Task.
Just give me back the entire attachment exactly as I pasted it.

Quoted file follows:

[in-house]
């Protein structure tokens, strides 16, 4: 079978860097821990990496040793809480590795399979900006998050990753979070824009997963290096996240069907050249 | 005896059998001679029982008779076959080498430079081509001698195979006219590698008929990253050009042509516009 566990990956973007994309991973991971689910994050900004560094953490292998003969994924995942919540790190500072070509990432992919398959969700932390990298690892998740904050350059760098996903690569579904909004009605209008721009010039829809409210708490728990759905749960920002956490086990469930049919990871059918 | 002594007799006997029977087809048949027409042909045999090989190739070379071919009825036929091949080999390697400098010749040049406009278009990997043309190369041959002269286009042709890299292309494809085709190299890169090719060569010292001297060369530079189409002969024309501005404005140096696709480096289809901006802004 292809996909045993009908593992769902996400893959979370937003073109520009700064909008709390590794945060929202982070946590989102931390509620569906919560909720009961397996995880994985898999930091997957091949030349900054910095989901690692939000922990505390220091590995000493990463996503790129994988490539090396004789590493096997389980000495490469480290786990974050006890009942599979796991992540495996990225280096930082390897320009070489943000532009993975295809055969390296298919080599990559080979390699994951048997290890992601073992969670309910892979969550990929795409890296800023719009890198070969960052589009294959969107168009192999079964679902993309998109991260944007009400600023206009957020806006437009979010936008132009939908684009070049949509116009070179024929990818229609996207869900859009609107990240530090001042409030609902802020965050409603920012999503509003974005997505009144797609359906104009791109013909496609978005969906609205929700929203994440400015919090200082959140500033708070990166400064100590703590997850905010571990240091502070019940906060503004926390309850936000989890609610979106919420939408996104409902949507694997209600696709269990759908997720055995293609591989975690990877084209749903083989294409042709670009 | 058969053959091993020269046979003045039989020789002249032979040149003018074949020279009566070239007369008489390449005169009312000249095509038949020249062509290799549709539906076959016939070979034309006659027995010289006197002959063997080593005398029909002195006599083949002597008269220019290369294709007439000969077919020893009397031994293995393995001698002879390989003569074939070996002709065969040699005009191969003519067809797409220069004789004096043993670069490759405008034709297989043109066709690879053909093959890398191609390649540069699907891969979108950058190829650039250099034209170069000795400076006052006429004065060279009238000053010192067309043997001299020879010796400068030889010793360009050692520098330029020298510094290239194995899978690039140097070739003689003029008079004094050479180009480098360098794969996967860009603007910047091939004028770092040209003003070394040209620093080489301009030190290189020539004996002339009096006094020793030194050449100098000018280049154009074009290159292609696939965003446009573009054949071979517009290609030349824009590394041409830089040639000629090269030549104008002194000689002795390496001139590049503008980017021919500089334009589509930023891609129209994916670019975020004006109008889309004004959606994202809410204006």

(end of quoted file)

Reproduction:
[in-house]
């Protein structure tokens, strides 16, 4: 079978860097821990990496040793809480590795399979900006998050990753979070824009997963290096996240069907050249 | 005896059998001679029982008779076959080498430079081509001698195979006219590698008929990253050009042509516009 566990990956973007994309991973991971689910994050900004560094953490292998003969994924995942919540790190500072070509990432992919398959969700932390990298690892998740904050350059760098996903690569579904909004009605209008721009010039829809409210708490728990759905749960920002956490086990469930049919990871059918 | 002594007799006997029977087809048949027409042909045999090989190739070379071919009825036929091949080999390697400098010749040049406009278009990997043309190369041959002269286009042709890299292309494809085709190299890169090719060569010292001297060369530079189409002969024309501005404005140096696709480096289809901006802004 292809996909045993009908593992769902996400893959979370937003073109520009700064909008709390590794945060929202982070946590989102931390509620569906919560909720009961397996995880994985898999930091997957091949030349900054910095989901690692939000922990505390220091590995000493990463996503790129994988490539090396004789590493096997389980000495490469480290786990974050006890009942599979796991992540495996990225280096930082390897320009070489943000532009993975295809055969390296298919080599990559080979390699994951048997290890992601073992969670309910892979969550990929795409890296800023719009890198070969960052589009294959969107168009192999079964679902993309998109991260944007009400600023206009957020806006437009979010936008132009939908684009070049949509116009070179024929990818229609996207869900859009609107990240530090001042409030609902802020965050409603920012999503509003974005997505009144797609359906104009791109013909496609978005969906609205929700929203994440400015919090200082959140500033708070990166400064100590703590997850905010571990240091502070019940906060503004926390309850936000989890609610979106919420939408996104409902949507694997209600696709269990759908997720055995293609591989975690990877084209749903083989294409042709670009 | 058969053959091993020269046979003045039989020789002249032979040149003018074949020279009566070239007369008489390449005169009312000249095509038949020249062509290799549709539906076959016939070979034309006659027995010289006197002959063997080593005398029909002195006599083949002597008269220019290369294709007439000969077919020893009397031994293995393995001698002879390989003569074939070996002709065969040699005009191969003519067809797409220069004789004096043993670069490759405008034709297989043109066709690879053909093959890398191609390649540069699907891969979108950058190829650039250099034209170069000795400076006052006429004065060279009238000053010192067309043997001299020879010796400068030889010793360009050692520098330029020298510094290239194995899978690039140097070739003689003029008079004094050479180009480098360098794969996967860009603007910047091939004028770092040209003003070394040209620093080489301009030190290189020539004996002339009096006094020793030194050449100098000018280049154009074009290159292609696939965003446009573009054949071979517009290609030349824009590394041409830089040639000629090269030549104008002194000689002795390496001139590049503008980017021919500089334009589509930023891609129209994916670019975020004006109008889309004004959606994202809410204006």